Date Sunday, May 19, 2013
Location Naperville ,  Illinois
Contact Dave Hodgson


About the HSDA:

The Huntington’s Disease Society of America is the largest 501(c)(3) non-profit volunteer organization dedicated to improving the lives of everyone affected by Huntington’s Disease. The Society works tirelessly to provide the family services, education, advocacy and research to provide help for today, hope for tomorrow to the more than 30,000 people diagnosed with HD and the 250,000 at-risk in the United States. The Society is comprised of 45 local chapters and affiliates across the country.

Update: Apr 27, 2013: I’ve just been made aware that t-shirts are also available here

Post-Trade Analysis of Yesterday’s AP Hack!

And How Gatekeeper Fared…
One concern that I’ve noticed amongst options traders is their reluctance to auto-quote. Auto-quoting is the usage of an options model to send buy and sell orders in terms of volatility rather than outright market prices. Doing this is useful for traders who want to buy and sell at specified volatility points across an entire option chain, and they often times delta hedge directly into the underlying whenever their auto-quoting orders are filled.

The fear from auto-quoting comes from slow or latent systems getting hit on multiple strikes whenever a “book sweep,” or rapid repricing of the underlying, occurs. Auto-quoting computer systems need to do up to four Black-Scholes (or insert your favorite model) calculations for every single strike that they’re auto-quoting in, and then get change orders back out on the wire to the matching engine. If you’re quoting in 10 different underlyings, each with 40 live strikes under fast market conditions, you could be having to do up to 1600 partial differential equations per repricing. This in combination with messaging overhead, automated order logic, and user-interfaces can bring even the most powerful trading computers to their knees in fast market conditions! In other words, auto-quoting systems have historically tended to fail right when they’re needed the most!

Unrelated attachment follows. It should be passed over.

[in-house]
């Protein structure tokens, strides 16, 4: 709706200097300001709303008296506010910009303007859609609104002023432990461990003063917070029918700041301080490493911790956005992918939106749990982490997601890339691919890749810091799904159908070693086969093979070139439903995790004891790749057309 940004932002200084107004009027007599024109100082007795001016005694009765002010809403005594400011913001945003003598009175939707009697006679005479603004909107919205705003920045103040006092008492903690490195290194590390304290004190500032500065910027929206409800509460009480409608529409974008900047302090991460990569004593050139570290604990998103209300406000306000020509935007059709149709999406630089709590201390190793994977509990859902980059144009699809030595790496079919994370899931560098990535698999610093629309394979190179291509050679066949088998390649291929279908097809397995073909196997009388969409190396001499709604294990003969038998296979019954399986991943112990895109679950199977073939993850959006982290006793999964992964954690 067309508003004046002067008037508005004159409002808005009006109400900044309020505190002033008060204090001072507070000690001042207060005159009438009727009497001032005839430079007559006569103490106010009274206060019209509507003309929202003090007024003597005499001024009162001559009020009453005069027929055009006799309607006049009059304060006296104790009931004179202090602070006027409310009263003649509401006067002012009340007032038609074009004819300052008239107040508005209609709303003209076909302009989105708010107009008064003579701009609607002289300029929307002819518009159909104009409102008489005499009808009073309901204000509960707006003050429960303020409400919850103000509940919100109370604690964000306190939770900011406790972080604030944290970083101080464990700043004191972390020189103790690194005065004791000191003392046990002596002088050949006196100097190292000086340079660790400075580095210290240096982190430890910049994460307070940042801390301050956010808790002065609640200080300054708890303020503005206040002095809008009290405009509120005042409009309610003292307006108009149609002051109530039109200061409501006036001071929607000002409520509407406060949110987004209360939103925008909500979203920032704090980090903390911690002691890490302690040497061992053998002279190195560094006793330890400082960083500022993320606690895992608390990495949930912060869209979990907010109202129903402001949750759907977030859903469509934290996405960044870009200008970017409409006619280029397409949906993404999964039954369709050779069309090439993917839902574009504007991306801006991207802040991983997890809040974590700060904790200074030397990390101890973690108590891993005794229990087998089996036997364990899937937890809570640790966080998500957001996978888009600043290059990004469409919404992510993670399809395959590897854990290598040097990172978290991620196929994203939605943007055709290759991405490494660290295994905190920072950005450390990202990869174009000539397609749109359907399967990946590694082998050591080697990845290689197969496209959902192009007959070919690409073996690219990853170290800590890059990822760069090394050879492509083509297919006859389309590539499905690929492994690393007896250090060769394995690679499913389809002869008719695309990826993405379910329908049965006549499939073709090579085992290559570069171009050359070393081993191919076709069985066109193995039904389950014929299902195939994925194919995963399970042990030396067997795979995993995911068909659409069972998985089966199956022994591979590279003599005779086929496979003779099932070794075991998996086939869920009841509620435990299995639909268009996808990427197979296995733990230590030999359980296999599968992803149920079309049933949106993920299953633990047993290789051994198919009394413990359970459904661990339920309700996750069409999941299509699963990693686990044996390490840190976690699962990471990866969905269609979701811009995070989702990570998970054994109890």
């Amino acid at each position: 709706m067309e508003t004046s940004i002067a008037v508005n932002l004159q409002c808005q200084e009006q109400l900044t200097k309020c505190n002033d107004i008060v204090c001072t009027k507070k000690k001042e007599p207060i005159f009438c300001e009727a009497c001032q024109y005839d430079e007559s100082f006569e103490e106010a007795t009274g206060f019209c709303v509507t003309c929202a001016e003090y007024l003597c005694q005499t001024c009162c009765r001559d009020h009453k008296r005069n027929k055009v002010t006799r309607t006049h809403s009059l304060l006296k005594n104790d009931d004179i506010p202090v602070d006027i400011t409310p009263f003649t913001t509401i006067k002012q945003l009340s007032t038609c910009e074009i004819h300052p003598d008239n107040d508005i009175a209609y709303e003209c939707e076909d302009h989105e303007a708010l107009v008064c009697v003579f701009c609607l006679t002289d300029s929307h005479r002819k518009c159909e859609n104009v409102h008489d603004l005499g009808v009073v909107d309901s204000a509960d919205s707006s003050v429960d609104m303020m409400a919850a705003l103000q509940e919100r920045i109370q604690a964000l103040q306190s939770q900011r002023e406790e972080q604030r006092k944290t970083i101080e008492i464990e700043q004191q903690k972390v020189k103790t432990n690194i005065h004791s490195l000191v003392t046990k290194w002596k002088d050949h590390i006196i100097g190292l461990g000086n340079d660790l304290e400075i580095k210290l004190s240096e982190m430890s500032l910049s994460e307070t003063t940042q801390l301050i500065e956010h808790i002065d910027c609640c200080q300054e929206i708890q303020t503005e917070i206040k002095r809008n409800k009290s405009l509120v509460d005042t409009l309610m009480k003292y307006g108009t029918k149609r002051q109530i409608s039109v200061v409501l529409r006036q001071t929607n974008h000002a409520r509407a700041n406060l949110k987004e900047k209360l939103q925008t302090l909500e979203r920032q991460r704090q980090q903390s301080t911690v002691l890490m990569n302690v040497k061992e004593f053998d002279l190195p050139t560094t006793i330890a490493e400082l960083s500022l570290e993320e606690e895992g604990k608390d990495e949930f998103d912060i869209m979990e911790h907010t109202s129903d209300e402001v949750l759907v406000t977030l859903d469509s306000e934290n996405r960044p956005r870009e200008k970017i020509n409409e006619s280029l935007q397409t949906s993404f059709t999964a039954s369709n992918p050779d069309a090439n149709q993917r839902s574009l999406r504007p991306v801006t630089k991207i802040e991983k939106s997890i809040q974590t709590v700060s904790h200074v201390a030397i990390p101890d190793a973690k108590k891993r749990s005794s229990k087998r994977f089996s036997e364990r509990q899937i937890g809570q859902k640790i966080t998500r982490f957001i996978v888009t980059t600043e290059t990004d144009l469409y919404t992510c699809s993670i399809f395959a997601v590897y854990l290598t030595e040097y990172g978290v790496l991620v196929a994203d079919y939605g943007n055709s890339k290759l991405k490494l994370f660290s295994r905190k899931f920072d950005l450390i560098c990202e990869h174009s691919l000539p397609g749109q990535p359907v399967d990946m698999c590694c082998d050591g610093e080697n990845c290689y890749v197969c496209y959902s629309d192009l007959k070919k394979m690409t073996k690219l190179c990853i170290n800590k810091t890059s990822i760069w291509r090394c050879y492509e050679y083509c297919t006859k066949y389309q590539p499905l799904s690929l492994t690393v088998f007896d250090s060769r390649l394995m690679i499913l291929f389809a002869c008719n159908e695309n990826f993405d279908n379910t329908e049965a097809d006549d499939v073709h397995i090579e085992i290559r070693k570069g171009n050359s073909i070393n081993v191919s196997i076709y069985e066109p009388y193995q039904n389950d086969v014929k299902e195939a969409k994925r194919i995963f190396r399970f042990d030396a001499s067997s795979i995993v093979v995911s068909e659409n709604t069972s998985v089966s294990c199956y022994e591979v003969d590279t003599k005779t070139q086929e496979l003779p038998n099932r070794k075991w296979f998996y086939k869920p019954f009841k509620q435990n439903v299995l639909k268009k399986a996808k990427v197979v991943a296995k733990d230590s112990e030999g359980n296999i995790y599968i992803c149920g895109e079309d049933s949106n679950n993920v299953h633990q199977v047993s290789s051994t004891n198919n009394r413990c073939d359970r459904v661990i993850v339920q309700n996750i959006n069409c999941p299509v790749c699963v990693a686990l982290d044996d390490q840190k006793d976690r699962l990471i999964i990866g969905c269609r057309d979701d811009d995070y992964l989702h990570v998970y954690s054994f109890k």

Market conditions like yesterday’s False Tweet coming from Associated Press can be incredibly expensive in the first place, and a failure or freeze of an auto-quoting system could be catastrophic. The following is a recount of my experiences using SD Gatekeeper during the crash.

First a bit of background: I’ve been at a client site for the past week testing the next generation of tools we’re building. I sit in a small office right next to the traders that are using it and I spend most of my time babysitting algorithms and communicating with the developers about any bugs or performance issues with the software. In the meantime, the traders are using Gatekeeper to make 2 sided markets. Due to the proprietary nature of my customers’ trade and my duty to protect their trade secrets, I will not be disclosing what markets they were participating in however I can share the following pieces of data:

  • At the time of the crash, they were making 2 sided markets in 6 different markets, 5 of which were severely impacted by the crash.
  • All of the auto-quoting was taking place on a client machine several milliseconds away from the CME.